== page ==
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Fla. city where George Zimmerman killed Trayvon Martin reportedly moves to ban neighborhood watch volunteers from carrying guns

In this image from video, George Zimmerman smiles after a not guilty verdict was handed down in his trial at the Seminole County Courthouse, Sunday, July 14, 2013, in Sanford, Fla. Neighborhood watch captain George Zimmerman was cleared of all charges Saturday in the shooting of Trayvon Martin, the unarmed black teenager whose killing unleashed furious debate across the U.S. over racial profiling, self-defense and equal justice. AP Photo

George Zimmerman smiles after a not guilty verdict was handed down in his trial at the Seminole County Courthouse, Sunday, July 14, 2013, in Sanford, Fla.
AP Photo
(CBS) SANFORD, Fla. - The Florida city where neighborhood watch volunteer George Zimmerman fatally shot unarmed black teenager Trayvon Martin last year is moving towards prohibiting such volunteers from carrying guns while on duty, reports the Orlando Sentinel.

PICTURES: George Zimmerman on trial in death of Fla. teen

The paper reports that according to police department spokeswoman Shannon Cordingly, the policy change was requested by Sanford Police Chief Cecil Smith to better regulate the city's civilian watch programs.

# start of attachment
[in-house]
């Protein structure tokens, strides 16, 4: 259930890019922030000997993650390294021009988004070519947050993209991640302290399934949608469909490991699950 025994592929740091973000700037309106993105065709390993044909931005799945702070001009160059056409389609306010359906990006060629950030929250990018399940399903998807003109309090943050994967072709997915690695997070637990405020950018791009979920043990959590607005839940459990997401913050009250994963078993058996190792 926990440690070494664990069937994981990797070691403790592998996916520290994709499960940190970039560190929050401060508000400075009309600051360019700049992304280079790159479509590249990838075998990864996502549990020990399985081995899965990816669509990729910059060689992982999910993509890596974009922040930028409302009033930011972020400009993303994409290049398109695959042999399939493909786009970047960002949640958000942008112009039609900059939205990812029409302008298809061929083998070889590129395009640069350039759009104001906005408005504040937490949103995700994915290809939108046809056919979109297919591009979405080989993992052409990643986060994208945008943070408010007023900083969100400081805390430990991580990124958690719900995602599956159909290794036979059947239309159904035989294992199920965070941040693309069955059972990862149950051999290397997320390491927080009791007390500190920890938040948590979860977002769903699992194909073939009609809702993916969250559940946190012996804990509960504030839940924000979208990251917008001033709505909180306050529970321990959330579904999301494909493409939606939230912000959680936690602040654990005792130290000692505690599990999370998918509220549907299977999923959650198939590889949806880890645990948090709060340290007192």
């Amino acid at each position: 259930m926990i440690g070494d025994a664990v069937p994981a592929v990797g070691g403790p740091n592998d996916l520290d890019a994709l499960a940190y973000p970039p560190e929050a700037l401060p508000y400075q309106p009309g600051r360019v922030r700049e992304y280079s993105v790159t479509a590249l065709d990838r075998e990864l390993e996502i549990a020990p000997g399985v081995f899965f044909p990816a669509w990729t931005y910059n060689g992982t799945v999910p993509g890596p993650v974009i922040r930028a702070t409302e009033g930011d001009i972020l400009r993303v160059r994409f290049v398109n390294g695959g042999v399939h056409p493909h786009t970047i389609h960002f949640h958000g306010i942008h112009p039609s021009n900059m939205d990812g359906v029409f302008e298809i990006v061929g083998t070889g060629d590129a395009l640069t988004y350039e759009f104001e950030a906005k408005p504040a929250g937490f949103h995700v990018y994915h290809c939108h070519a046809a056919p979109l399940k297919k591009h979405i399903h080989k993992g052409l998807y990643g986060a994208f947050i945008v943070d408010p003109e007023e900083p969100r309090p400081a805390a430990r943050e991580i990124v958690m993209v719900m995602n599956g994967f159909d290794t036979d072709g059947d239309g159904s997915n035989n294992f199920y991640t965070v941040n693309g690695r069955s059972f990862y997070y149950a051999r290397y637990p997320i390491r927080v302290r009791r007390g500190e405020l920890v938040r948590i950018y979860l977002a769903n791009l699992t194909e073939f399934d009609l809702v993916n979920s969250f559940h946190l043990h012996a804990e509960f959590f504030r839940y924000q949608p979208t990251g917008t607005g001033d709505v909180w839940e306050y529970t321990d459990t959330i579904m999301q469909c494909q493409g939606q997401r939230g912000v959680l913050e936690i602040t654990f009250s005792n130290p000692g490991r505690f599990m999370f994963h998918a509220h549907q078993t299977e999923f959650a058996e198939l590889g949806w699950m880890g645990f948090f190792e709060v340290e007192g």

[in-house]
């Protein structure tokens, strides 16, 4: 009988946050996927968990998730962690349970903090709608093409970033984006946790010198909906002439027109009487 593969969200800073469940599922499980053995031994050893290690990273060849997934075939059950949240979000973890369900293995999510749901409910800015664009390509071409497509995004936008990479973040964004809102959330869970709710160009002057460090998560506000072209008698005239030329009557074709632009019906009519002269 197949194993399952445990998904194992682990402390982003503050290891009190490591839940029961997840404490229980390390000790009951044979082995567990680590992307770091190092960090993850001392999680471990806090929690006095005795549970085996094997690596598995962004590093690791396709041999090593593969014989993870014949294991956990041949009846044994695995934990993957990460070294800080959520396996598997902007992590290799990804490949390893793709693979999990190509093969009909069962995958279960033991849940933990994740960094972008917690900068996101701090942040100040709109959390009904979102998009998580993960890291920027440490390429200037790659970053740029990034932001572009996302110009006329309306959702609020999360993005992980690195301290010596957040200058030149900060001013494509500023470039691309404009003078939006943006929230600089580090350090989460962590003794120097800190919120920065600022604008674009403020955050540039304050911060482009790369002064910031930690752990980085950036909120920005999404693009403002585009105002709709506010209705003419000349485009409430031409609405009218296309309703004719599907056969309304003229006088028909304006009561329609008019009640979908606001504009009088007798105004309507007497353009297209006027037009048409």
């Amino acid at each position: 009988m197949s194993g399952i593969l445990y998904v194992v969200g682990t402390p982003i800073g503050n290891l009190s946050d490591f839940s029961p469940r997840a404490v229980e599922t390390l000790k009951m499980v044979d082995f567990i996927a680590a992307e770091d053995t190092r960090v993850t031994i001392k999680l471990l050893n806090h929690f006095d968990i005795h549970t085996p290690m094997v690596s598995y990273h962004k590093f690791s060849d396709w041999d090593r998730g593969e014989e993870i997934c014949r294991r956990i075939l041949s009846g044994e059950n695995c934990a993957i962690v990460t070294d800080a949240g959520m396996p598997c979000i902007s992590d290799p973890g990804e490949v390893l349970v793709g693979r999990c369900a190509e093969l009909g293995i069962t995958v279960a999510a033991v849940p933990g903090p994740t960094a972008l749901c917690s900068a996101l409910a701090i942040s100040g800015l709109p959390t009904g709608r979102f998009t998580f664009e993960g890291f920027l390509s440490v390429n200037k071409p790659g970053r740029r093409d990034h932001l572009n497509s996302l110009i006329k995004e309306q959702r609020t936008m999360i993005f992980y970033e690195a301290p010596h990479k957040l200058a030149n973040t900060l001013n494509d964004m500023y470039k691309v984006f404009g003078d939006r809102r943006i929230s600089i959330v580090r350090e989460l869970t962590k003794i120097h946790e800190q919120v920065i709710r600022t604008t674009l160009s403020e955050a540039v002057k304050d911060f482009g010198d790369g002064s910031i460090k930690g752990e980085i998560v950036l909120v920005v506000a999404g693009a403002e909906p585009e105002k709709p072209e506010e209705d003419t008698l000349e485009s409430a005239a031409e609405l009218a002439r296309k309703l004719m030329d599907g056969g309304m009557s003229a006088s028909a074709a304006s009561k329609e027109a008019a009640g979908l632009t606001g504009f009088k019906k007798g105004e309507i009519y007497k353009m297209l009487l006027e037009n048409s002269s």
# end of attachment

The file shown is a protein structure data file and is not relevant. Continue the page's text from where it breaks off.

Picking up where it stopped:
"We never encouraged people to carry guns," Cordingly said.

The new rules are expected to be announced at a community meeting Tuesday, Nov. 5, reports the paper.

Zimmerman, a 29-year-old neighborhood watch leader in Sanford, was charged with second-degree murder in the shooting death of 17-year-old Trayvon Martin during an altercation on Feb. 26, 2012 in a gated community. He pleaded not guilty, claiming he shot the teen in self-defense. His July 13 acquittal prompted rallies nationwide calling for a civil rights probe, and the case has sparked debate about race and self-defense laws.

Matt Peskin, the executive director of the National Association of Town Watch, told CBS News' Crimesiderin August that the first thing taught in neighborhood watch training is: "Don't carry a weapon and don't get involved."

"You're not allowed to carry a weapon and you're not allowed to get physically involved," Peskin said of neighborhood watch groups. "I've always known neighborhood watch groups to preach, 'Don't get in a confrontation.' If there's something you see, you call [police] and you wait for instructions."

Complete coverage of the George Zimmerman-Trayvon Martin case on Crimesider

  • Stephanie Slifer

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